At the same event, Senior Advocate Indira Jaising remarked that "constitutional morality is opposed to the morality of a mob".
"Governments not honouring the decisions of the court is a violation of constitutional morality. Why has the Supreme Court judgment on Sabarimala not been enforced in Kerala?" she asked.
Speaking against the motion, Senior Advocate KV Vishwanathan said it is better to have a judiciary that confronts the executive than to have a judiciary that is cosy with the executive.
"Thank god for a confrontational judiciary," he said. "It is to answer the concept of social morality that constitutional morality was brought in, and constitutional morality is not vague; it is grounded and founded on the principles of the Constitution, and therefore, it is here to stay."
Another Senior Advocate Salman Khurshid spoke against the motion and debated that even though Indians believe that life is sacrosanct, we have a provision of death penalty in the country because according to the apex court, a person can be hanged in the rarest of rare cases.
"The Constitution is a seamless wear of things that are woven together that give us our life. It consists of all things like equality, affirmative action and right to religion. All things that are fundamental to govern our lives. Constitutional morality is not by any means social or ideological morality," Khurshid said.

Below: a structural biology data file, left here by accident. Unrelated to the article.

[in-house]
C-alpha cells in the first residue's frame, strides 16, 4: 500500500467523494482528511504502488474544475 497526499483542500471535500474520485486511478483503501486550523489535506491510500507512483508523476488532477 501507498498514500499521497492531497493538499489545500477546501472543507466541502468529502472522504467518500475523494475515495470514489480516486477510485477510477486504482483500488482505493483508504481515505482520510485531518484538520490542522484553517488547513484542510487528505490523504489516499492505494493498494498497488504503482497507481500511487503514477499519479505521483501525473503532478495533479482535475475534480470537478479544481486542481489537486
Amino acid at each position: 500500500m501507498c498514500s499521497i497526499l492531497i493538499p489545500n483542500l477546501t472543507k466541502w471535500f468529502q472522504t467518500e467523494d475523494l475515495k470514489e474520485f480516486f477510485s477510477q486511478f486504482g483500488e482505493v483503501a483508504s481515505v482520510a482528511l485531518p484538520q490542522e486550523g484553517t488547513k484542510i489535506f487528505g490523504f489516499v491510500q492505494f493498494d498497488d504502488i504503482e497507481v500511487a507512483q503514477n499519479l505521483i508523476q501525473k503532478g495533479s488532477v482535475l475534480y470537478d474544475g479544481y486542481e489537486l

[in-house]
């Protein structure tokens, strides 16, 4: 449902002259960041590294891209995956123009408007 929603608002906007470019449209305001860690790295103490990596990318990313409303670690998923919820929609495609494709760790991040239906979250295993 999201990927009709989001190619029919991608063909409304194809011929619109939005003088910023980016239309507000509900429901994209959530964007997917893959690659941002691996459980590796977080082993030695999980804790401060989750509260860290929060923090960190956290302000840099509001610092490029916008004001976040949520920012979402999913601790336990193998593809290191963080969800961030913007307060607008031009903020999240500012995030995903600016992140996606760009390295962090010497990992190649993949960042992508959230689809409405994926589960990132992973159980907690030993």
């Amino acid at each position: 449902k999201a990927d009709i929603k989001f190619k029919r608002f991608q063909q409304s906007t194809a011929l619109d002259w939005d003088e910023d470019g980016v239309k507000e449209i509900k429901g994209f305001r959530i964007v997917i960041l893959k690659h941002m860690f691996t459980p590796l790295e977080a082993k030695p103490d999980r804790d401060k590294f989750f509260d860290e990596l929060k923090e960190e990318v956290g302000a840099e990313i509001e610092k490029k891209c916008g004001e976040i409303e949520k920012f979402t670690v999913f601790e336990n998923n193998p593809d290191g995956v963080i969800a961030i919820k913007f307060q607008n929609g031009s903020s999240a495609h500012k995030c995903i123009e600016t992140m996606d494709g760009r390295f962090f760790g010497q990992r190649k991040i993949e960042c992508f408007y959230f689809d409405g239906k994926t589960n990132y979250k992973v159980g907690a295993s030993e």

He also pointed out that it is not the job of the judges to go by popular opinion."Taking an opinion poll and legislating is the job of the legislature. Judges must intervene but must look at what is institutional morality... India is a socialist country not in the manner in which the Soviet Union was but in the sense of a mixed economy," he said.
Meanwhile, Solicitor General Tushar Mehta started his address on a humorous note, saying: "The Supreme Court held, in 2011, that Right to Sleep is a fundamental right. Now, the Supreme Court has held that the right to sleep with anyone is a fundamental right."
However, he maintained that law is a means to achieve social good, and it is there for the betterment of society. "The problem started when constitutional morality started to be used interchangeably with social morality; what is socially moral has to be constitutional," Mehta remarked.
"There are several realms where the legislature, having jurisdiction, has chosen not to enter in all its wisdom... Morality of the people cannot be divorced from constitutional morality. We, the people, have given ourselves the Constitution, and lawmaking is the domain of the legislature. Upon their failure, the judiciary can step in till the legislature either ratifies or rejects the judicial decision."
Additional Solicitor General Pinky Anand also spoke against the motion. She said the principles of democracy can be brought to the people of the country only through constitutional morality, and that it is not the same as social morality. Anand cited the examples of the Sabarimala case, the Section 377 judgment and the triple talaq verdict of the Supreme Court to differentiate between social and constitutional morality.
With inputs from ANI and Bar&Bench